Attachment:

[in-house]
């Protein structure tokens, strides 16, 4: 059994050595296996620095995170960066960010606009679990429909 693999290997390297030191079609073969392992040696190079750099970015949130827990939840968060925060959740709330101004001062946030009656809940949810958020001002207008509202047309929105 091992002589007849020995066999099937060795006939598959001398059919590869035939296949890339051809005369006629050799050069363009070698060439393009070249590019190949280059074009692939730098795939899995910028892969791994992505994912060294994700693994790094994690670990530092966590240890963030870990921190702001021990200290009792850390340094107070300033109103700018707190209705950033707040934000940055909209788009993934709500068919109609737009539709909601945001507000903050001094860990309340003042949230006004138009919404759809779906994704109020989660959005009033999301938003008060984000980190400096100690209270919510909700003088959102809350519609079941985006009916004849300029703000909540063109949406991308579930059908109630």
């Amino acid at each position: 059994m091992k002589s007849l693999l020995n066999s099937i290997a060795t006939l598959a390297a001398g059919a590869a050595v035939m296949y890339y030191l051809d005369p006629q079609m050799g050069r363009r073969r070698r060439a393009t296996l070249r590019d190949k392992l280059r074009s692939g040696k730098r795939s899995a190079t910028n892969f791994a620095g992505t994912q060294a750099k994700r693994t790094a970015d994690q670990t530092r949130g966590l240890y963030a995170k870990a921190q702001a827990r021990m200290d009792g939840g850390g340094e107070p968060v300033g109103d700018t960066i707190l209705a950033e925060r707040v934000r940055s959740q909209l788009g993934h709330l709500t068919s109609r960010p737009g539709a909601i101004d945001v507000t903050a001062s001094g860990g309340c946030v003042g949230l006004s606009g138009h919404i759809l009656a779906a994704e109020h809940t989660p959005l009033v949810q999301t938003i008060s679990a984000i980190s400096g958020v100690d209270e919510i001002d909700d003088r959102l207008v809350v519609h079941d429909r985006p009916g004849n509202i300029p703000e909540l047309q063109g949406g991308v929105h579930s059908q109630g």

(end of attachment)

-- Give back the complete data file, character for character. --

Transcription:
[in-house]
């Protein structure tokens, strides 16, 4: 059994050595296996620095995170960066960010606009679990429909 693999290997390297030191079609073969392992040696190079750099970015949130827990939840968060925060959740709330101004001062946030009656809940949810958020001002207008509202047309929105 091992002589007849020995066999099937060795006939598959001398059919590869035939296949890339051809005369006629050799050069363009070698060439393009070249590019190949280059074009692939730098795939899995910028892969791994992505994912060294994700693994790094994690670990530092966590240890963030870990921190702001021990200290009792850390340094107070300033109103700018707190209705950033707040934000940055909209788009993934709500068919109609737009539709909601945001507000903050001094860990309340003042949230006004138009919404759809779906994704109020989660959005009033999301938003008060984000980190400096100690209270919510909700003088959102809350519609079941985006009916004849300029703000909540063109949406991308579930059908109630």
């Amino acid at each position: 059994m091992k002589s007849l693999l020995n066999s099937i290997a060795t006939l598959a390297a001398g059919a590869a050595v035939m296949y890339y030191l051809d005369p006629q079609m050799g050069r363009r073969r070698r060439a393009t296996l070249r590019d190949k392992l280059r074009s692939g040696k730098r795939s899995a190079t910028n892969f791994a620095g992505t994912q060294a750099k994700r693994t790094a970015d994690q670990t530092r949130g966590l240890y963030a995170k870990a921190q702001a827990r021990m200290d009792g939840g850390g340094e107070p968060v300033g109103d700018t960066i707190l209705a950033e925060r707040v934000r940055s959740q909209l788009g993934h709330l709500t068919s109609r960010p737009g539709a909601i101004d945001v507000t903050a001062s001094g860990g309340c946030v003042g949230l006004s606009g138009h919404i759809l009656a779906a994704e109020h809940t989660p959005l009033v949810q999301t938003i008060s679990a984000i980190s400096g958020v100690d209270e919510i001002d909700d003088r959102l207008v809350v519609h079941d429909r985006p009916g004849n509202i300029p703000e909540l047309q063109g949406g991308v929105h579930s059908q109630g």